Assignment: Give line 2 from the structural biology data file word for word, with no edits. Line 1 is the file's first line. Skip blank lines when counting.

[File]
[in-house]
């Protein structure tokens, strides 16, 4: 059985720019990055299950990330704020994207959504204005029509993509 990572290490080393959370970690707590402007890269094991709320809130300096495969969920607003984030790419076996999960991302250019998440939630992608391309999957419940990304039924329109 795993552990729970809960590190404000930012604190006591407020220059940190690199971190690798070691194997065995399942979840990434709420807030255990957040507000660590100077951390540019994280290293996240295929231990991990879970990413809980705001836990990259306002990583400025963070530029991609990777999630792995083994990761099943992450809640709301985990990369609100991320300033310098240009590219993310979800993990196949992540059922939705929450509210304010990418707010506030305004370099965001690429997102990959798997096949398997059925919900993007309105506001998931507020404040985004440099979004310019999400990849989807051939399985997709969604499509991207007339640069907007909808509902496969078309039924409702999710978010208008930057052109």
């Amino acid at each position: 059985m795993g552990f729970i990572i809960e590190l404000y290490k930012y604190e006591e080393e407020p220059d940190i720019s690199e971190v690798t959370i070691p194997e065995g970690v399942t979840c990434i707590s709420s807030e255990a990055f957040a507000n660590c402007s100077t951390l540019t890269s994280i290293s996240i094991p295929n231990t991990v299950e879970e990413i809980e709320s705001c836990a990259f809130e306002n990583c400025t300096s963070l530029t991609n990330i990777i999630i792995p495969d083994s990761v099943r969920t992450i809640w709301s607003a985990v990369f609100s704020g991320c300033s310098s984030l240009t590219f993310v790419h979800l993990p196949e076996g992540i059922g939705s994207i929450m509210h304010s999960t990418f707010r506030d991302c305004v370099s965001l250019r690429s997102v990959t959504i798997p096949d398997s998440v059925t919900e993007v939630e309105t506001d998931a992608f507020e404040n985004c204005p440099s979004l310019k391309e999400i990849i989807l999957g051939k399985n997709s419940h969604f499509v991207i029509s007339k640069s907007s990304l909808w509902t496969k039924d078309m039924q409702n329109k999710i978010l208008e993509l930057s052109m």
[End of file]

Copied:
């Protein structure tokens, strides 16, 4: 059985720019990055299950990330704020994207959504204005029509993509 990572290490080393959370970690707590402007890269094991709320809130300096495969969920607003984030790419076996999960991302250019998440939630992608391309999957419940990304039924329109 795993552990729970809960590190404000930012604190006591407020220059940190690199971190690798070691194997065995399942979840990434709420807030255990957040507000660590100077951390540019994280290293996240295929231990991990879970990413809980705001836990990259306002990583400025963070530029991609990777999630792995083994990761099943992450809640709301985990990369609100991320300033310098240009590219993310979800993990196949992540059922939705929450509210304010990418707010506030305004370099965001690429997102990959798997096949398997059925919900993007309105506001998931507020404040985004440099979004310019999400990849989807051939399985997709969604499509991207007339640069907007909808509902496969078309039924409702999710978010208008930057052109």